As I sit here this morning I can’t help but think about and consider the fact that while it is true that on the seventh day the Lord rested from His work which He had created and made, it almost seems that on the eighth day of the history of the heavens and the earth the work of man within and upon the earth would begin. The first six days of history, and the first six days of creation would be all about the work of God which He created and made, however, on the eighth day of the history of the heavens and the earth we find the work and assignment of man beginning. I do not believe that what we find in the second chapter of the Old Testament book of Genesis—particularly and specifically in verses four through twenty-five—is a secondary work which took place after the Lord rested from all His work which He created and made. In the first chapter of the Old Testament book of Genesis we find the Lord creating man in the image of God, and after the likeness of God was man created. What’s more, is that we also find in the first chapter the living God creating them male and female, and giving them specific instruction and command to be fruitful, to multiply, to subdue the earth, and to exercise dominion within and upon it. I am convinced that what we read and what we find in the second chapter is a beautiful picture of that sixth day of creation when the Lord first formed man from the dust of the ground and then breathed into his nostrils the breath of life, and then how the Lord would cause a deep sleep to come upon the man in order that he might take from him and form a partner and help meet suitable for the task and assignment that was before him. I happen to find this to be absolutely wonderful and remarkable, for not only do we find the work of God coming to an end on the seventh day as the Lord rested from all His labor, but we find the work of man upon the earth beginning on the eighth day. WHEN THE CREATION OF GOD ENDS THE WORK OF MAN BEGINS! Pause for a moment and consider the fact that when and where the creation of God ends—it is there in that that place and there in that moment when the work and assignment which has been given unto us truly begins. It is so incredibly unique to read the second chapter of the Old Testament book of Genesis for in the first three verses of the chapter we find the Lord ending His work and resting from that work, and yet in the rest of God we find the work of man beginning. Pause for a moment and consider this reality, for what we find in the second chapter of the Old Testament book of Genesis is the creation of God—the work of His hands and everything He created and made—coming to an end, and the work of man beginning with, upon and over the earth.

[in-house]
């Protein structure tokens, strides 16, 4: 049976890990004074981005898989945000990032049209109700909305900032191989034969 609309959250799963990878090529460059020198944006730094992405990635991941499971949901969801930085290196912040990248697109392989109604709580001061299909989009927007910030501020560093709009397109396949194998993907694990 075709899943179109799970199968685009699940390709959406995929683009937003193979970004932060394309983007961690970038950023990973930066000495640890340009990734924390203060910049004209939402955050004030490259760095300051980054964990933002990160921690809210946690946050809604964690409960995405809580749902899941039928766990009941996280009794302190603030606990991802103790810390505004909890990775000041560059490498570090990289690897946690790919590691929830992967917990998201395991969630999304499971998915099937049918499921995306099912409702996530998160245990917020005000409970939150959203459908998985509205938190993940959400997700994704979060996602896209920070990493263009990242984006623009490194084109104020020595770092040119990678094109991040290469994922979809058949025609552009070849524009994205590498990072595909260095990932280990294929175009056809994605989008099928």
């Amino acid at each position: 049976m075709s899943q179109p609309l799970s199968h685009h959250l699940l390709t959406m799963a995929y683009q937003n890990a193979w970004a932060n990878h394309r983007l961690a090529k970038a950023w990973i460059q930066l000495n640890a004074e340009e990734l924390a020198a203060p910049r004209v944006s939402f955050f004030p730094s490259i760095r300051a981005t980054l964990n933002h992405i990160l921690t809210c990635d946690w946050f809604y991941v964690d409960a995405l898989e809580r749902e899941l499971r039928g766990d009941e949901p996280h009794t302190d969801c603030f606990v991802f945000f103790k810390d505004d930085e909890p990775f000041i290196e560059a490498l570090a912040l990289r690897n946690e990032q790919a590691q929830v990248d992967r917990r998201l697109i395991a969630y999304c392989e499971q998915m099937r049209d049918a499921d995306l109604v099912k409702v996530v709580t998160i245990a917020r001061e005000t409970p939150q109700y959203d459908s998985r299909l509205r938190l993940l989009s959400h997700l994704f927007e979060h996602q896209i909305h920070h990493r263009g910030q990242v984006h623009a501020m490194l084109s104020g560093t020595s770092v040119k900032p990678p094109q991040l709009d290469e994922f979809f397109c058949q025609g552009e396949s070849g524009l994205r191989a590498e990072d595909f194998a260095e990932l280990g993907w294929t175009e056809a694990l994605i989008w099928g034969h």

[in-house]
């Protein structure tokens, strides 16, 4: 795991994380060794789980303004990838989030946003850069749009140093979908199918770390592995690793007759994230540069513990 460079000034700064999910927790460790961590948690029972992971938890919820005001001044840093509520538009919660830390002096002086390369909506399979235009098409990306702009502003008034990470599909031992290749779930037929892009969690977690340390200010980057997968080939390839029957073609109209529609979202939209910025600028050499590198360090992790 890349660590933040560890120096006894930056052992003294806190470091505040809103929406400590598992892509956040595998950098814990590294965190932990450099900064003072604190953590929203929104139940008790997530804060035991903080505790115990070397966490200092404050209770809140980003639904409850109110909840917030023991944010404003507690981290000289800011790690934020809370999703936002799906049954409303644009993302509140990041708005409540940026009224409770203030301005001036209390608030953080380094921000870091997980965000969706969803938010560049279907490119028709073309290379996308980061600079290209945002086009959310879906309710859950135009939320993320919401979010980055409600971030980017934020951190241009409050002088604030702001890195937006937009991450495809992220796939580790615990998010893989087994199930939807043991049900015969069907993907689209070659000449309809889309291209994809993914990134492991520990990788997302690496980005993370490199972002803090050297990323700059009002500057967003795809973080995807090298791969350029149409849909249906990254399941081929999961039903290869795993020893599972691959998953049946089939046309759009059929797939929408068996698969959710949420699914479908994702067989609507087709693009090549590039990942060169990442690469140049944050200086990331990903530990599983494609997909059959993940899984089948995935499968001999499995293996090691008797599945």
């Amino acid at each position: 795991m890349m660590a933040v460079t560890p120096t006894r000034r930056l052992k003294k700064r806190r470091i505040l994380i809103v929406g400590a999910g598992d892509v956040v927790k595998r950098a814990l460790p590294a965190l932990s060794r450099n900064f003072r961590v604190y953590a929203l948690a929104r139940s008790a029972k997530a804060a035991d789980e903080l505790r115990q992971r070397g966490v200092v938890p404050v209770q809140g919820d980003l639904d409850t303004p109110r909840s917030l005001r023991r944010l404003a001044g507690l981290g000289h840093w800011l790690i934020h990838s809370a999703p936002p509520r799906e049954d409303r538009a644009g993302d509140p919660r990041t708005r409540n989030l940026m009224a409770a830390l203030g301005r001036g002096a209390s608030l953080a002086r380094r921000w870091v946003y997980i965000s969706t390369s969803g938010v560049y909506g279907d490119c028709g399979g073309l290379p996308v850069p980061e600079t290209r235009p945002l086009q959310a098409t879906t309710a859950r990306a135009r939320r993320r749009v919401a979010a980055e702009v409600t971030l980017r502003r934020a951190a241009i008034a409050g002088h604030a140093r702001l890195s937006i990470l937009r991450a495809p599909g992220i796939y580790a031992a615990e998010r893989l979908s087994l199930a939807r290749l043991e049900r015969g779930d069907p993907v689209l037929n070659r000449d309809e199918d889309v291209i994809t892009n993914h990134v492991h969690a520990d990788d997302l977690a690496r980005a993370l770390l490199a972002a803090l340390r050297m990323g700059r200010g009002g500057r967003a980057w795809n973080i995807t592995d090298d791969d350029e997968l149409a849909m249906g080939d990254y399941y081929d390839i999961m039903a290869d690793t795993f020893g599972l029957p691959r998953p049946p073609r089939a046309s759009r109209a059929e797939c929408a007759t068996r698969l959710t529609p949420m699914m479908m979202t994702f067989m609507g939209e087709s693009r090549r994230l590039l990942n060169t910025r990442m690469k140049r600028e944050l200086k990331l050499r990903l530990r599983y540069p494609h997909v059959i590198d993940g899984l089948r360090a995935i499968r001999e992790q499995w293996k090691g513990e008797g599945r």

The more I sit here and think about and consider this particular reality and concept, the more I can’t help but be gripped and captivated by the fact that more often than not it is in the rest of God that we find the work and activity of man beginning. There are times when the Lord appears to be inactive within our lives and doing absolutely no work, and more often than not we grow discontent, discouraged, and perhaps even frustrated with the living God because of His apparent disregard for being involved within our lives. How many times have you felt and believed that the Lord has been inactive and seemingly uninvolved within your life, and as a result of this, you have found yourself growing frustrated, and perhaps even offended with Him? How many times have you looked for the work of God within your life, and yet regardless of how often you look, and regardless of where you look, there seems to be no evidence of the Lord actively working? I know there have been times within my life when I have felt this way, and times within my life when I have felt the Lord has seemingly been inactive and uninvolved within my life. What we find in the second chapter of the Old Testament book of Genesis, however, is a wonderful and powerful picture of what appears to be the inactivity and seeming lack of involvement by the living God within our lives. In the second chapter of the Old Testament book of Genesis we find the Lord ending His work and resting from all that He created and made, and yet it is in that rest where the work and assignment begins. The Lord had finished creating the heavens and the earth and everything in them, and upon the completion of the heavens and the earth the Lord rested from all His work. With that being said, however, it’s worth noting that while the Lord ended His work—and not only ended His work, but also rested from all that He had created and made—there was still a work which needed to be done. IN the fifth verse of the second chapter we find that the Lord God had not caused it to rain upon the earth, and there was not a man to till the ground. In the sixth verse we find how there went up a mist from the earth, and watered the whole face of the ground. It is what we find in that fifth verse that is so incredibly interesting and unique, for it is in that fifth verse where we find the absence of a man to till the ground. In other words—despite the fact that the Lord had created the heavens and the earth, and even planted a garden eastward in Eden—there was no man to till the ground. When speaking of the formation and creation of man it’s imperative to note that when man was formed and created by God, he was formed with and for a specific purpose—to be fruitful and multiply upon the earth, to subdue the earth, to exercise dominion upon the earth, and to till the ground, and originally to dress and keep the garden.